A total of 13,074 autopsy records were evaluated in a case-control study. Patients were matched by age, sex, and year of death, and factors potentially associated with fatal pulmonary embolism were analyzed using univariate and multivariate conditional logistic regression.
Pulmonary embolism was considered fatal in 328 (2.5%) patients. In the multivariate analysis, conditions that were more common in patients who died of pulmonary embolism were atherosclerosis, congestive heart failure, and neurological surgery. Some conditions were negatively associated with fatal pulmonary embolism, including hemorrhagic stroke, aortic aneurism, cirrhosis, acquired immune deficiency syndrome, and pneumonia. In the control group, patients with hemorrhagic stroke and aortic aneurism had short hospital stays (8.5 and 8.8 days, respectively), and the hemorrhage itself was the main cause of death in most of them (90.6% and 68.4%, respectively), which may have prevented the development of pulmonary embolism. Cirrhotic patients in the control group also had short hospital stays (7 days), and 50% died from bleeding complications.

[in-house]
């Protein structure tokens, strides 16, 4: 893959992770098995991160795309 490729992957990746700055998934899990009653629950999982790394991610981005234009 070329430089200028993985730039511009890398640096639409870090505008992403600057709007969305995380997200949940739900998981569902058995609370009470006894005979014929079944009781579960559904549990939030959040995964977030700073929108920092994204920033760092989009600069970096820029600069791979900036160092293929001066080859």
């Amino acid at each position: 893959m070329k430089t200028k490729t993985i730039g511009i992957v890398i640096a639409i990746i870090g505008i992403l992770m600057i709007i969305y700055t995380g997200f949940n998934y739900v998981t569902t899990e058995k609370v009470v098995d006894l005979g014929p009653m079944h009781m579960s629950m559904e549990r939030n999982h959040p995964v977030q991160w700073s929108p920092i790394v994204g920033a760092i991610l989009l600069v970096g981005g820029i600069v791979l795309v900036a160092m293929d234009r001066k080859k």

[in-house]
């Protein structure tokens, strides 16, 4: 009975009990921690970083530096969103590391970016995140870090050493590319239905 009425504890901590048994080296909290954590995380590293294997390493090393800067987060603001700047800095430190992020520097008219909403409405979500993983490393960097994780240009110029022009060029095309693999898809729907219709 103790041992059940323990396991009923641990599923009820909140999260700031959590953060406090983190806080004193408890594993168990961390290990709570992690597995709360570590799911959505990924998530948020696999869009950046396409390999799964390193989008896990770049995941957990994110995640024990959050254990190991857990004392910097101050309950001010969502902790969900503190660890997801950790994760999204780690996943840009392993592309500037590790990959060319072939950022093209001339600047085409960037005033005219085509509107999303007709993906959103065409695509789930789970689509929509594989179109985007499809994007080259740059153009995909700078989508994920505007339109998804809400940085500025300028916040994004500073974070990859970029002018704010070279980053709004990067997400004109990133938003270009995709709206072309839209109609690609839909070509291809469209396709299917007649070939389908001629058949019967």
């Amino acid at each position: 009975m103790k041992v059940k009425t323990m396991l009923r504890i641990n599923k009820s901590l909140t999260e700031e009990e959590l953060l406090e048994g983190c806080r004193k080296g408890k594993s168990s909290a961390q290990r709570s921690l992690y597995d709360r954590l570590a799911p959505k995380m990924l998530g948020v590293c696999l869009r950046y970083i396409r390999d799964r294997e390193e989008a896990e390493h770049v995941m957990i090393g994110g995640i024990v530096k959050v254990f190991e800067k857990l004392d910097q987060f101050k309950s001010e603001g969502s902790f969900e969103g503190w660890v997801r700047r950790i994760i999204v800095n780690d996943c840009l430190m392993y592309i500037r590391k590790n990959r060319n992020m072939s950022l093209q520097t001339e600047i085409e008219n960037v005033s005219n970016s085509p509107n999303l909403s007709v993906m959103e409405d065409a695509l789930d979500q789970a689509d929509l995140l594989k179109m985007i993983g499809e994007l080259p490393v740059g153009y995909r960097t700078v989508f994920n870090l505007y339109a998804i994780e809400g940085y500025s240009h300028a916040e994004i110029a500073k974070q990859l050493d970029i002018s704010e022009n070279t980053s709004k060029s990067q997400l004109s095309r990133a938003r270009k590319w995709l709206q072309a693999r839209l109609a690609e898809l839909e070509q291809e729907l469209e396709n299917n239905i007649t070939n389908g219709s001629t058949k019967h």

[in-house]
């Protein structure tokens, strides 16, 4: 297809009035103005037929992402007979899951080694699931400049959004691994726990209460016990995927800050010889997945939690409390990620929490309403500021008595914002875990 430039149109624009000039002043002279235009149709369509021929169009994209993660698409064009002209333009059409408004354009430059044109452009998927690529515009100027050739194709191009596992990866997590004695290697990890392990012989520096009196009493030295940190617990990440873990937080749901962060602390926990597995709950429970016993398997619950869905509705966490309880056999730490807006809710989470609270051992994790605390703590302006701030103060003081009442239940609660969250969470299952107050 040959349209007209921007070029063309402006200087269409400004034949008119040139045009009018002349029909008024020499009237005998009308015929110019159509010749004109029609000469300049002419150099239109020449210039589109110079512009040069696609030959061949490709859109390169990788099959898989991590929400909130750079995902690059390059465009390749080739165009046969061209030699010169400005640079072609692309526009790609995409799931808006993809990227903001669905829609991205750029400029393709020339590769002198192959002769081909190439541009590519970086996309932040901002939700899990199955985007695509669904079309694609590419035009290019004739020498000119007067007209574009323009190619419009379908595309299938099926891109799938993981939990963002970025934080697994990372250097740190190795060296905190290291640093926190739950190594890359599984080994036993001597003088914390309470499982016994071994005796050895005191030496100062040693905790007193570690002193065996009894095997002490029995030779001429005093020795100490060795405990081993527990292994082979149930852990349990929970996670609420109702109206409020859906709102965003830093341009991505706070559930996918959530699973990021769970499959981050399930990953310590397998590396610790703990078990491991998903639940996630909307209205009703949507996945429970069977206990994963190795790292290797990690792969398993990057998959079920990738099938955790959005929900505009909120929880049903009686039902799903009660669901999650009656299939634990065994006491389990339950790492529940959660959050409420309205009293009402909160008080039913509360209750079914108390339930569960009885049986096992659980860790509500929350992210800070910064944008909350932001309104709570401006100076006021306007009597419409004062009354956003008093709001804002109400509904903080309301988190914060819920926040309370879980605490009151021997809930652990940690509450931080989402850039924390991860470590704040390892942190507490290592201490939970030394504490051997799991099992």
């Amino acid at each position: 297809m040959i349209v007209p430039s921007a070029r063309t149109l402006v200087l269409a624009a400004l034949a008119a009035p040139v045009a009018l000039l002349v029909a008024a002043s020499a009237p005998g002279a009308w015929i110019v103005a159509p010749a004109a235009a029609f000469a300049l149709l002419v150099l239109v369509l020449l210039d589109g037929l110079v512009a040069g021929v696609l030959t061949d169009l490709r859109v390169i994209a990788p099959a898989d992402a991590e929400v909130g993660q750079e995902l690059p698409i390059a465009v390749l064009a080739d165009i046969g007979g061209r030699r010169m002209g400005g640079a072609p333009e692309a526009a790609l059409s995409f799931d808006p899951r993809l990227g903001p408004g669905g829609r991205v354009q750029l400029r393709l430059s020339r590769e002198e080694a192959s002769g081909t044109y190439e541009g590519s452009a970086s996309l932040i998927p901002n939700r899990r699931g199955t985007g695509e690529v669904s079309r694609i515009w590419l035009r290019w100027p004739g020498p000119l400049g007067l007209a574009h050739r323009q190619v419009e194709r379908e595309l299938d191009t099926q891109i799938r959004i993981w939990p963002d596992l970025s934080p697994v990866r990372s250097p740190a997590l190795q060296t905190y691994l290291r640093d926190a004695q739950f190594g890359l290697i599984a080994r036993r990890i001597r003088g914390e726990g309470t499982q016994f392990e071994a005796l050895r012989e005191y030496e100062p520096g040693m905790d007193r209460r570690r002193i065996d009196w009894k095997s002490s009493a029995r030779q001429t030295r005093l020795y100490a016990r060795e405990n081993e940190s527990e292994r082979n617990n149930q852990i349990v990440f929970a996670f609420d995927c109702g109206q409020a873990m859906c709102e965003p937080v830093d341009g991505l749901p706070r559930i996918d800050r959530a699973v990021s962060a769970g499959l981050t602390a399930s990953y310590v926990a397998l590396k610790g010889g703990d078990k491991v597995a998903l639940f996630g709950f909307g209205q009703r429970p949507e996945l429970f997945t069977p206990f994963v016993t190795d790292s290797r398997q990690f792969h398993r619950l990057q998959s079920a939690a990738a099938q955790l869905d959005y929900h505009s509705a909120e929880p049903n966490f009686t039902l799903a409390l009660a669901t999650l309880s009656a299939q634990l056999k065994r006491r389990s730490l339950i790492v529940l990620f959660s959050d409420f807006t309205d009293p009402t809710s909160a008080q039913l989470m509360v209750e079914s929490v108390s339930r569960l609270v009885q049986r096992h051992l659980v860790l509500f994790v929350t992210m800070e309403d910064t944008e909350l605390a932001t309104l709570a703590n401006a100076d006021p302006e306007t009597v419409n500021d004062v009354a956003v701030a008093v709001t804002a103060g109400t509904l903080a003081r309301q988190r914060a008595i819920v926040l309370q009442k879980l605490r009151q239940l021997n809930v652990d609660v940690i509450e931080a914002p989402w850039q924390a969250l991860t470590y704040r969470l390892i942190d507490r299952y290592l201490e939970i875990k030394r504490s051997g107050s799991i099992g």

In this large autopsy study, atherosclerosis, congestive heart failure, and neurological surgery were diagnoses associated with fatal pulmonary embolism.
Atherosclerosis; Heart Failure; Neurosurgery; Pulmonary Embolism; Venous Thromboembolism